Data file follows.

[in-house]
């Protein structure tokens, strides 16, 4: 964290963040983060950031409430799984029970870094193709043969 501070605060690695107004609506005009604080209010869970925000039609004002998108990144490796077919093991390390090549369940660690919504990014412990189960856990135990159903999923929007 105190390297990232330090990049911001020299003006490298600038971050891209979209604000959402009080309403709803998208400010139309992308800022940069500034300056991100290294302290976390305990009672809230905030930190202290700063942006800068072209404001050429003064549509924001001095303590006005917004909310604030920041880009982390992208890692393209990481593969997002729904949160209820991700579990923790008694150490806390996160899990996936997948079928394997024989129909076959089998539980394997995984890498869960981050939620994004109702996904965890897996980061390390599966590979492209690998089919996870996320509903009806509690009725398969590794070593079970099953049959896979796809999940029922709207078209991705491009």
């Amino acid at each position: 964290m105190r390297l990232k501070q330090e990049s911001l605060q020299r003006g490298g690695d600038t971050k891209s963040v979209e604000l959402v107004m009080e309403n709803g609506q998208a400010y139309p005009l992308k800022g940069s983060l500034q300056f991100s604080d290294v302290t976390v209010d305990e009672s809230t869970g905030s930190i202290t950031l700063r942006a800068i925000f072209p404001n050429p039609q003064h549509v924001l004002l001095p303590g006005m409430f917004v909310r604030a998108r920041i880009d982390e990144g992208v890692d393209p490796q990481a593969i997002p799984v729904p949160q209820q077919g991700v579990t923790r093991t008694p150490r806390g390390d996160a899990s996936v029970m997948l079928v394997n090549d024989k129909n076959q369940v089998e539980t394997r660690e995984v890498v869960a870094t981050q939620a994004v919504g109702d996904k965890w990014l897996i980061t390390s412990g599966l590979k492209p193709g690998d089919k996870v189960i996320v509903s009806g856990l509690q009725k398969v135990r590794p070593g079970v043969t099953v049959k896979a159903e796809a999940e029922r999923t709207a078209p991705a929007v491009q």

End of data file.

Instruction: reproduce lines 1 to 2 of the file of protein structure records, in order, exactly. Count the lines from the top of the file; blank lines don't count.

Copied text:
[in-house]
């Protein structure tokens, strides 16, 4: 964290963040983060950031409430799984029970870094193709043969 501070605060690695107004609506005009604080209010869970925000039609004002998108990144490796077919093991390390090549369940660690919504990014412990189960856990135990159903999923929007 105190390297990232330090990049911001020299003006490298600038971050891209979209604000959402009080309403709803998208400010139309992308800022940069500034300056991100290294302290976390305990009672809230905030930190202290700063942006800068072209404001050429003064549509924001001095303590006005917004909310604030920041880009982390992208890692393209990481593969997002729904949160209820991700579990923790008694150490806390996160899990996936997948079928394997024989129909076959089998539980394997995984890498869960981050939620994004109702996904965890897996980061390390599966590979492209690998089919996870996320509903009806509690009725398969590794070593079970099953049959896979796809999940029922709207078209991705491009």